<parameter name=”browser_version” value=”43.0″/>
  <parameter name=”os” value=”Windows”/>
  <parameter name=”os_version” value=”7″/>
  <parameter name=”resolution” value=”1024×768″/>
  <classes>
    <class name=”BrowserStack.ExecuteFunctionalities”/>
  </classes>
</test> <!– Test –>
<test name=”Test on Edge”>
  <parameter name=”browser” value=”Edge”/>
  <parameter name=”browser_version” value=”13.0″/>
  <parameter name=”os” value=”Windows”/>
  <parameter name=”os_version” value=”10″/>
  <parameter name=”resolution” value=”1024×768″/>
  <classes>
    <class name=”BrowserStack.ExecuteFunctionalities”/>
  </classes>
</test> <!– Test –>
<test name=”Test on Firefox”>
  <parameter name=”browser” value=”Firefox”/>
  <parameter name=”browser_version” value=”44.0″/>
  <parameter name=”os” value=”Windows”/>
  <parameter name=”os_version” value=”10″/>
  <parameter name=”resolution” value=”1024×768″/>
  <classes>
    <class name=”BrowserStack.ExecuteFunctionalities”/>
  </classes>
</test> <!– Test –>
</suite> <!– Suite –>

I have used the TestNG annotation parameters to get the value of the corresponding parameters and feed it to the capabilities object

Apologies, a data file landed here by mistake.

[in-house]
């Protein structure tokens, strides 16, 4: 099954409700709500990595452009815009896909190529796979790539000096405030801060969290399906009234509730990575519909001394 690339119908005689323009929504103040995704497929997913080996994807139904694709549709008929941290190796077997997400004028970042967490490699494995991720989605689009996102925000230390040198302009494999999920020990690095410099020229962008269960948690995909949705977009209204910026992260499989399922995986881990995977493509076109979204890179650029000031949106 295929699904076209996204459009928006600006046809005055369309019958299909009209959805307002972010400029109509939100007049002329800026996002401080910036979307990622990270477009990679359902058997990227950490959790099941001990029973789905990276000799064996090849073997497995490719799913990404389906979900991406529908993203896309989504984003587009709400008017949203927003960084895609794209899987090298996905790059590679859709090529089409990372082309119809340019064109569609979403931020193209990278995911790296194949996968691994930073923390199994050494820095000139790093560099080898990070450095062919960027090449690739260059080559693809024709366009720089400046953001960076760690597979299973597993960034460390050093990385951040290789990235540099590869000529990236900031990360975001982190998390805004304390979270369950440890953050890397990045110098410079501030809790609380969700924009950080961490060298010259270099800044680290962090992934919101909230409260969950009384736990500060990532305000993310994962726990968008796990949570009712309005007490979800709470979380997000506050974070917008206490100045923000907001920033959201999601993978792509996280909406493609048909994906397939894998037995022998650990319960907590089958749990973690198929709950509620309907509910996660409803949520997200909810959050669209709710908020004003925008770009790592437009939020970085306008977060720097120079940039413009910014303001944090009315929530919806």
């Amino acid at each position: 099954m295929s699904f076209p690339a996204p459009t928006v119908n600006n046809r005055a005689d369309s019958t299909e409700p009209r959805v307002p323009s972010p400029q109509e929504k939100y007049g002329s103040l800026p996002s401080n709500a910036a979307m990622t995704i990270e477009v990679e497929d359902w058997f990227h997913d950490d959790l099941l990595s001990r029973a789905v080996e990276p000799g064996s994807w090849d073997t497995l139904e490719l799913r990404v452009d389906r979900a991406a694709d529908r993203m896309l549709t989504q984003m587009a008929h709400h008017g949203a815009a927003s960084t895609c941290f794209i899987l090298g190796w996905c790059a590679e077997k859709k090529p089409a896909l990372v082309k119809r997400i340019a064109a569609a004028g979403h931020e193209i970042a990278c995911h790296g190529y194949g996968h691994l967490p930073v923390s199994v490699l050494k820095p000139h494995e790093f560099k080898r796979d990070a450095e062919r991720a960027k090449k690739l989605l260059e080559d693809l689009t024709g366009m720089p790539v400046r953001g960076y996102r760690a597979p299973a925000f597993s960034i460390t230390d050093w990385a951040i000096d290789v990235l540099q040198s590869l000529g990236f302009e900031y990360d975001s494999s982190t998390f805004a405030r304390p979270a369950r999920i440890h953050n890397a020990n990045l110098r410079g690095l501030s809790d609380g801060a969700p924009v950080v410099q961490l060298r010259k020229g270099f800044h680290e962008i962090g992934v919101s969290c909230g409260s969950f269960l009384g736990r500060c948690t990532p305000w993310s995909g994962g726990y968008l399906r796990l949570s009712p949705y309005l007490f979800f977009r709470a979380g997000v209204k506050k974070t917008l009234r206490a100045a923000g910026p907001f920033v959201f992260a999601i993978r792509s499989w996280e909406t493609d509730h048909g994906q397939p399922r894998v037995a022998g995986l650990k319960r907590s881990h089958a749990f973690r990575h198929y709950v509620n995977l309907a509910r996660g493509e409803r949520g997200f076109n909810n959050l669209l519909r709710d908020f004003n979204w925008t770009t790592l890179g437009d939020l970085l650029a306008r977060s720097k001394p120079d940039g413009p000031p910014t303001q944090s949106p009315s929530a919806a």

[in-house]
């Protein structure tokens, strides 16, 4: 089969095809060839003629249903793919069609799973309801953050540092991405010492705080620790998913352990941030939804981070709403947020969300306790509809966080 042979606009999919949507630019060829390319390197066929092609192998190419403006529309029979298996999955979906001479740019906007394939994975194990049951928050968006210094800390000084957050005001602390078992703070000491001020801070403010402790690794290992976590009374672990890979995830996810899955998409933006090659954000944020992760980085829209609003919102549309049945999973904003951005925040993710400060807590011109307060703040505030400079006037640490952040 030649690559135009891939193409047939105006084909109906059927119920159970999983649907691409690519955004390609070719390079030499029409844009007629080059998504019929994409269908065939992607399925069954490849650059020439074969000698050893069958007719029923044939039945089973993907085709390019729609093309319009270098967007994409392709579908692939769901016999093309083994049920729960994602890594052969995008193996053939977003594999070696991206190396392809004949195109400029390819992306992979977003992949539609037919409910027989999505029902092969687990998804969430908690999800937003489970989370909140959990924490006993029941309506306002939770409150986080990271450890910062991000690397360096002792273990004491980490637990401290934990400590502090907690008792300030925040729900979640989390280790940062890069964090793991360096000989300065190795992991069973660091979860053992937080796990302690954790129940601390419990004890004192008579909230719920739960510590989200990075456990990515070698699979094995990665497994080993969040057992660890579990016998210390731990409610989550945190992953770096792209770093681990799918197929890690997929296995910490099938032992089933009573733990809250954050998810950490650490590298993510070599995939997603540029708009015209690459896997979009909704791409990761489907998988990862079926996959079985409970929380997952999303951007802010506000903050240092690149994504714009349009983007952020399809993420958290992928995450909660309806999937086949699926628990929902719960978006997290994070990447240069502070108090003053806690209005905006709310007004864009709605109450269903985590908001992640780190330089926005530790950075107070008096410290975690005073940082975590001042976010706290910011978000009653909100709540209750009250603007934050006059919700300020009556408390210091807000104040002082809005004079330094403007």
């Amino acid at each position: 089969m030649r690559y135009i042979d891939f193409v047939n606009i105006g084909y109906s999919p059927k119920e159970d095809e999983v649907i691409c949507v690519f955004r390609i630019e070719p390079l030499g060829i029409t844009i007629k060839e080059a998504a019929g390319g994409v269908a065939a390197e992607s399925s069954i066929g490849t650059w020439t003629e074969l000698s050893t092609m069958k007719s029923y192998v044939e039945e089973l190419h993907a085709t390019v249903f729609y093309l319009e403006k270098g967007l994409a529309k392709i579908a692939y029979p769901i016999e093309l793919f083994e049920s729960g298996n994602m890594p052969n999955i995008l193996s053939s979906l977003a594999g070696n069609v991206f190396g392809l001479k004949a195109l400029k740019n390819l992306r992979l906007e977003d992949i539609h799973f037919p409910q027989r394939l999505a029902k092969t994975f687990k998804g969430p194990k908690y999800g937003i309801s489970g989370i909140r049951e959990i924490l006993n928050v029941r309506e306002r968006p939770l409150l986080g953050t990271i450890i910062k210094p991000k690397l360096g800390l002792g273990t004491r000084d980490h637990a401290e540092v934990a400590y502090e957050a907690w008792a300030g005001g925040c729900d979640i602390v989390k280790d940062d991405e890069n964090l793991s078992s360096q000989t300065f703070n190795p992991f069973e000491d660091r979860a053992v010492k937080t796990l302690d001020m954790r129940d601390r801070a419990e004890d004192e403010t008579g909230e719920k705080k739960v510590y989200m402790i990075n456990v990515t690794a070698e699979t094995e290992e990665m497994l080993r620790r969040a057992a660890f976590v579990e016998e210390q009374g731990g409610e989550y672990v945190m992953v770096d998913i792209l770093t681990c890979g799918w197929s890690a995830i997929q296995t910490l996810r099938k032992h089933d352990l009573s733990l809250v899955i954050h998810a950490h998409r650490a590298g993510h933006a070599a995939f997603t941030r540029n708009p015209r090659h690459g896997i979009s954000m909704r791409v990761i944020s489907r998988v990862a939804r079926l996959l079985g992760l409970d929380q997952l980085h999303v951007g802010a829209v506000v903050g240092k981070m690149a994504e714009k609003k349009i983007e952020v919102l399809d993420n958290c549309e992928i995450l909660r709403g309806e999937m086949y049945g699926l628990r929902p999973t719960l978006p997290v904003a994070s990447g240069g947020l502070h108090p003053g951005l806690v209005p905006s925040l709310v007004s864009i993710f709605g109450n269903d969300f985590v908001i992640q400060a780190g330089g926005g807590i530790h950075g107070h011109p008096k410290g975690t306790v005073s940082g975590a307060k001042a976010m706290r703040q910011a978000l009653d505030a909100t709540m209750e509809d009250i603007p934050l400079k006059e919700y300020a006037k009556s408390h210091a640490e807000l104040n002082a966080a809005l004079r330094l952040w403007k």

@org.testng.annotations.Parameters(value={"browser","browser_version","os","os_version","resolution"})

Now we can run the desired test automation suite on BrowserStack. Each test run has a unique session id associated with it and based on the session id it fetches the required details for the test execution. Each test execution has three logs generated a text log which gives a textual representation of each process running in the back ground. Visual log gives an idea bout how tests are running on the browser end with screenshots and a video log with a live recording of your test execution. Besides it also provides the execution time for each test run.

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A quick fact, BrowserStack allows only 2 test to run parallely, if you want to run more test in parallel, you have to implement the concept of Queuing where you can launch additional number of parallel tests with different browser configurations that will be queued in a sequence, for a seamless parallel execution. For instance, if you want to run 5 additional tests, apart from your subscribed limit of 2 parallel tests, BrowserStack will queue the additional 5 tests until one of the 2 initial tests finish, and a slot is available for execution. With queuing, you can be less bothered about managing your tests, and it can save development time.

That’s all folks ..

Please follow this link for the code base for deploying your cross browser automation test suite on BrowserStack.